"This elastic law is very dangerous, and could be the gateway for certain people -- those in power, or whoever else -- to persecute creative processes that they do not like," Riyadi said in the petition, which has attracted more than 300,000 signatures and is now supported by more than 700 musicians.
Indonesian musicians have also started social media awareness campaigns; organized discussion forums in Jakarta and the cities of Bandung, Malang, and Surabaya; consulted with lawyers; and organized demonstrations.
The draft bill is most feared by local groups who play Western-derived music -- particularly rock and other contemporary genres. "If the bill passes, Indonesian musicians will continue doing what they always have, because sometimes music is an expression of resistance," said Dimas Bramantyo, a guitarist in Valerian, a Surabaya-based heavy metal band, who organized a protest forum in his city. "The main difference will be that the wild stage antics that some bands can get away with these days will get them immediately arrested," Bramantyo said.
Bramantyo's concerns are shared by other prominent Indonesian artists. "It will be absolutely grim if this bill is passed. Music has always been an indispensable part of Indonesian popular culture and traditions," said Kartika Jahja, a singer in Tika and the Dissidents. Jahja is also a gender and sexuality activist who was included in a 2016 global list of inspirational and influential women produced by the BBC, in the U.K.
"Music has been one of the biggest agitators of various sociopolitical movements in Indonesia, and it has been used as an effective medium for education on various issues," said Jahja. "To limit musical expression in Indonesia is to kill an essential part of our identity as a culture and a nation."
The bill could reach way beyond musicians focusing on Western genres, however. For example, it would directly confront the wildly popular dangdut music of Indonesia's eastern islands, which often features scantily-clad female singers; and it would apply tough provisions including a requirement that all musicians register with a state agency and undergo a "competency test."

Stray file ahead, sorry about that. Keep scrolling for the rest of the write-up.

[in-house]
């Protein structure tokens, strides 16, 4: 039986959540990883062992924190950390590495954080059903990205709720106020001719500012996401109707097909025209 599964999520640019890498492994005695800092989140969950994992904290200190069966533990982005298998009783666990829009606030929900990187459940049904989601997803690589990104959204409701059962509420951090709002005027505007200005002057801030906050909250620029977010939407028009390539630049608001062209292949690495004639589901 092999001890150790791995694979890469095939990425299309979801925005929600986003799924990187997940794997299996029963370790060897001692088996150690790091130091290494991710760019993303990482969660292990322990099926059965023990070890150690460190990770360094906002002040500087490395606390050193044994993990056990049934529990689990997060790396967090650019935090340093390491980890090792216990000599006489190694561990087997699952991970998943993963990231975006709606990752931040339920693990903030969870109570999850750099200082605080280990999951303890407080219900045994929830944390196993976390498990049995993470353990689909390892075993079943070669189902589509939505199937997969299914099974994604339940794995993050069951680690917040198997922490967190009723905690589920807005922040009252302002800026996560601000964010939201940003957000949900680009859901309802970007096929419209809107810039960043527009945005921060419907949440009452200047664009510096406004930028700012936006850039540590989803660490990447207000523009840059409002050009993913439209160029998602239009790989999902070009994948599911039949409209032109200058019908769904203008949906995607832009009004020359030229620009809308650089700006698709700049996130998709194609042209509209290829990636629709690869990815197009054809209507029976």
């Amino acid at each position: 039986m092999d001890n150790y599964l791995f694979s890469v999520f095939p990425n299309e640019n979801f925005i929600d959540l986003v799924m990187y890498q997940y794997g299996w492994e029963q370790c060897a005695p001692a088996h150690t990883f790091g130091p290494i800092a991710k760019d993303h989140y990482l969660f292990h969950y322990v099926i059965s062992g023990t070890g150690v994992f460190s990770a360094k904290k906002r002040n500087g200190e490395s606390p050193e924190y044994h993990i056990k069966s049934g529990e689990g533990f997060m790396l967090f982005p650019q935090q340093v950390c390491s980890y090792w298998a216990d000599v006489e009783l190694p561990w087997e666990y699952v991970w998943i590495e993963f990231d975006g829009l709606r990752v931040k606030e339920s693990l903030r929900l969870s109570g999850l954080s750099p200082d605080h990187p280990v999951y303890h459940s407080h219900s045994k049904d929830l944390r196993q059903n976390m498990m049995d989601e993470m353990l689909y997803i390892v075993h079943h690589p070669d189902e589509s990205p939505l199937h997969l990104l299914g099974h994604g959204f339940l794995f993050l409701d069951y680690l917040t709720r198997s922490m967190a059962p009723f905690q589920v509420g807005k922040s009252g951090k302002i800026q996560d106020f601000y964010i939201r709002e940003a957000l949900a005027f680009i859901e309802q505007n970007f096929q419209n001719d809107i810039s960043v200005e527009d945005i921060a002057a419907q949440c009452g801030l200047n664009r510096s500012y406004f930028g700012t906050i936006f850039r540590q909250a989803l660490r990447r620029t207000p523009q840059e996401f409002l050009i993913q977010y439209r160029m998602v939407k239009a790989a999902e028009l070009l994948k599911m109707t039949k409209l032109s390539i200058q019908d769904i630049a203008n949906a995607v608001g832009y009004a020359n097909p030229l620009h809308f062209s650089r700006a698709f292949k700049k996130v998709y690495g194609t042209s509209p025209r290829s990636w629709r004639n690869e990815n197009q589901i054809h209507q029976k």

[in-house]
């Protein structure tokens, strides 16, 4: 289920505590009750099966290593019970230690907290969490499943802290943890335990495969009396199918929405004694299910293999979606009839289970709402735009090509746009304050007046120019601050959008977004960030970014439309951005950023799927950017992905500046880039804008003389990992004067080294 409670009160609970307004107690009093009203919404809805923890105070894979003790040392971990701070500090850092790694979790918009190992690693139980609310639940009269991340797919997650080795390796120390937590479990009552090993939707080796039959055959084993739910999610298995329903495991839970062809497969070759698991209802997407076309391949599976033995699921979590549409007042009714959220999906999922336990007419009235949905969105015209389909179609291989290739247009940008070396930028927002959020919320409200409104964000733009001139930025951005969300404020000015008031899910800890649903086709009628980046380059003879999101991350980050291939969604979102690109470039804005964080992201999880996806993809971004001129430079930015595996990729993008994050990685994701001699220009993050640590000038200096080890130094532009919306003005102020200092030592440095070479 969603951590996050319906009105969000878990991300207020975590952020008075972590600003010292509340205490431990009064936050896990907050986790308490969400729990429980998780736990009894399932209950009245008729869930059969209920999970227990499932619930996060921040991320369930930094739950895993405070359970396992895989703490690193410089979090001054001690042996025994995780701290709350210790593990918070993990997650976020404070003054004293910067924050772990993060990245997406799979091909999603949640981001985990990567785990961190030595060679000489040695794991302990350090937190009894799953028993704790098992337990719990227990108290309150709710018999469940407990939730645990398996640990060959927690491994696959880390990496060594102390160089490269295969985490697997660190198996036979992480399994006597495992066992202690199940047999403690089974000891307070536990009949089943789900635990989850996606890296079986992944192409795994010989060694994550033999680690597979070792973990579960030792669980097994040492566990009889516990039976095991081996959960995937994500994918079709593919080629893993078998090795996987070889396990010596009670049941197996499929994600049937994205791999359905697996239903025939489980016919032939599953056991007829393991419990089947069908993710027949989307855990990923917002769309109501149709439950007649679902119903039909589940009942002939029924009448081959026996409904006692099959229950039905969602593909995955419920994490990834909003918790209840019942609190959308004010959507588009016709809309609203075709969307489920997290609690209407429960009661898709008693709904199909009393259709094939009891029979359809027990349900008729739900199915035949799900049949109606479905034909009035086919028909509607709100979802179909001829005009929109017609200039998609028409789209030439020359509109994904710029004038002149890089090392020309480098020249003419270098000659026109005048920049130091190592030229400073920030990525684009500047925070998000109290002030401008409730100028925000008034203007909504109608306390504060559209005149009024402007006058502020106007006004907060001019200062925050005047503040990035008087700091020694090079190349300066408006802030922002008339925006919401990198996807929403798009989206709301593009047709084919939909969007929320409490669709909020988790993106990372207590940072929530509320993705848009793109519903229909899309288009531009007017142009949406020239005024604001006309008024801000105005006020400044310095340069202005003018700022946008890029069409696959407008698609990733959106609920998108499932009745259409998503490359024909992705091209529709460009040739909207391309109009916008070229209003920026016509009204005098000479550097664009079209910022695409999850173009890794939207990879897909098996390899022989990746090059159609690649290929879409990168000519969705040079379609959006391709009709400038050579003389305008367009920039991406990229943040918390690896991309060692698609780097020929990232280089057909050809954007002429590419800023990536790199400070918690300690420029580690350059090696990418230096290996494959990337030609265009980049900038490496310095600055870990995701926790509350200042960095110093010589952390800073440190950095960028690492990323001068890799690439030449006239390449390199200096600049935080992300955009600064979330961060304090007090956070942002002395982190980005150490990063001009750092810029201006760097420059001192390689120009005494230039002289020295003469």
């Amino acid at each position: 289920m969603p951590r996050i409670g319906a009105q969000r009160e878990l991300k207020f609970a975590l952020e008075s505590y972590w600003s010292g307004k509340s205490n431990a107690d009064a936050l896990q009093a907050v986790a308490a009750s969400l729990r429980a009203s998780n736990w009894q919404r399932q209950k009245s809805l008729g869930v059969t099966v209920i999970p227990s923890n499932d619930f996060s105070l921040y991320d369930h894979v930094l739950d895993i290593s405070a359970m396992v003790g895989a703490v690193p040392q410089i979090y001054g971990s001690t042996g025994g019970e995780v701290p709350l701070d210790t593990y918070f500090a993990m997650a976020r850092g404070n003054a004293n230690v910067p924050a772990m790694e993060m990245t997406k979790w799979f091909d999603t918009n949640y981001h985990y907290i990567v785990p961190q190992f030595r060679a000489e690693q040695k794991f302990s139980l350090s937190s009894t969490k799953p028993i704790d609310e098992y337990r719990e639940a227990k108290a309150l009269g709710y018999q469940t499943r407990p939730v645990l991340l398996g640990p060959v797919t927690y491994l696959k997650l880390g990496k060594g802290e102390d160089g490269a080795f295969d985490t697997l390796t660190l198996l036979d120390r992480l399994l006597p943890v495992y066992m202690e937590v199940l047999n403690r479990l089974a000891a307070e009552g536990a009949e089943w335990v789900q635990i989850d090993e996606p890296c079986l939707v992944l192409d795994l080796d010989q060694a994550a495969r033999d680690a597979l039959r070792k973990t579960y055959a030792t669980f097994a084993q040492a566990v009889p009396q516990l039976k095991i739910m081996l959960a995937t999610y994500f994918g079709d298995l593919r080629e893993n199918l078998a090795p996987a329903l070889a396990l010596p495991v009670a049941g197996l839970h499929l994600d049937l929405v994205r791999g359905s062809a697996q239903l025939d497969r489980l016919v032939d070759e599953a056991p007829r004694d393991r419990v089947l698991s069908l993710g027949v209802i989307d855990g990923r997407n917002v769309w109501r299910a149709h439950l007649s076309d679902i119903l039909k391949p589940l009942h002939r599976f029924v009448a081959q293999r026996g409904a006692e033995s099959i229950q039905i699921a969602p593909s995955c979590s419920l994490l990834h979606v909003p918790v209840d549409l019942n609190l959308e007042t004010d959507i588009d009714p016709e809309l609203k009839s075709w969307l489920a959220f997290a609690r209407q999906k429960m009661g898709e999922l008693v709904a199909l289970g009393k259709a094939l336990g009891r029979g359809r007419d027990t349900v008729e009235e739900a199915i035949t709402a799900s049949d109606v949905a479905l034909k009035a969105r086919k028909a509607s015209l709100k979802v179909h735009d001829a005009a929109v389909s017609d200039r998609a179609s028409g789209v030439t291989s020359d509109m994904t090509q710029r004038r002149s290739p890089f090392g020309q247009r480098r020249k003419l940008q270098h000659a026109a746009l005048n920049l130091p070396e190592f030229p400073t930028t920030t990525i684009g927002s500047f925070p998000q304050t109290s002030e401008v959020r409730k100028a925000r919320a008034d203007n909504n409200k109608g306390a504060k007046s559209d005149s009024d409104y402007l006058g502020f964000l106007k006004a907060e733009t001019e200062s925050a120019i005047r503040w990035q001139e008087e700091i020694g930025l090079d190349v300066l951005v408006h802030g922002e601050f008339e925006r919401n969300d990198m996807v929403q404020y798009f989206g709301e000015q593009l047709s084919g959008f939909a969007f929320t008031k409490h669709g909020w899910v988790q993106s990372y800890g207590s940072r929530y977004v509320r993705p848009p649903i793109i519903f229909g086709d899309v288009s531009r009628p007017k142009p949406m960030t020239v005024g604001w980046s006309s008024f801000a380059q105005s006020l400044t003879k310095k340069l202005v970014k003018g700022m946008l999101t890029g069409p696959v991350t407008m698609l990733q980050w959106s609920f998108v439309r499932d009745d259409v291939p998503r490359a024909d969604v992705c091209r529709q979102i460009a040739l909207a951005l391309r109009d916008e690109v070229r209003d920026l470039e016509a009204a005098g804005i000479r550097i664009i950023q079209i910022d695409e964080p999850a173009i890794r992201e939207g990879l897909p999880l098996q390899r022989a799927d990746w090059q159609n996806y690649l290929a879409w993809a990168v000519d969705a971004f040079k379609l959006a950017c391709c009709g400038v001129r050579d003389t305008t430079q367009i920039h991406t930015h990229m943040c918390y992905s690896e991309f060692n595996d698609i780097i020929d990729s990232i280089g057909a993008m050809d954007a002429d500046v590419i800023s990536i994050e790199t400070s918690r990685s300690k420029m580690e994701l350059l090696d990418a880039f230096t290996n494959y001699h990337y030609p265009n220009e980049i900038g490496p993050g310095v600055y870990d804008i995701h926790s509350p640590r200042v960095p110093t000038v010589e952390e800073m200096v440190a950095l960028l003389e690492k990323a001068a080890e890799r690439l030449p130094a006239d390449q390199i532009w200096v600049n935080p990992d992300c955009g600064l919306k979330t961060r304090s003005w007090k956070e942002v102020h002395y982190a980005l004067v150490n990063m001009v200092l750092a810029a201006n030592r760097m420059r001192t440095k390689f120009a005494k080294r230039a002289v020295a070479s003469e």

"Passing the test gets a certificate issued by a government body called the Indonesian Institute for Music Profession Certification," said Saefullah. "It is formed by pop musicians affiliated with the Indonesian Association for Artists, Composers, and Musicians, [which] has close links with powerful elites in the state bureaucracy. They include... Hermansyah, and the former general of the Special Forces Command and the State Intelligence Agency, A. M. Hendropriyono."
The draft bill also stipulates that all music organizers and events must be regulated through government-issued permits; that music distributors must acquire registered business permits and use only the Indonesian language on their labels; and that music containing "negative foreign influences" that do not comply with Indonesia's religious values and national culture are prohibited.
"We [the coalition against the bill] divided ourselves into several divisions: research and legal, communication strategies, consolidation etc.," said Jahja. "Some of our findings reflect that this bill is unconstitutional... and that 80% of the content is highly problematic, not just the articles that limit freedom of expression."
The coalition met recently with Hermansyah, questioning the commission's failure to consult more broadly. Reinforcing his role as a Commission X member, Hermansyah told CNN Indonesia that the draft bill contained many positive changes that would benefit the industry. "The hopes of artists are many; professional musicians in other regions, like in eastern Indonesia, are hoping that the profession can sustain their livelihoods," he said. "That's why we need to sit down together with cool heads and discuss."
For many Indonesian musicians, however, further discussions are not enough. "You shouldn't stop people from expressing their music the way they choose to express it," said Jahja. "This is why we will continue to work to stop [the law] from being passed."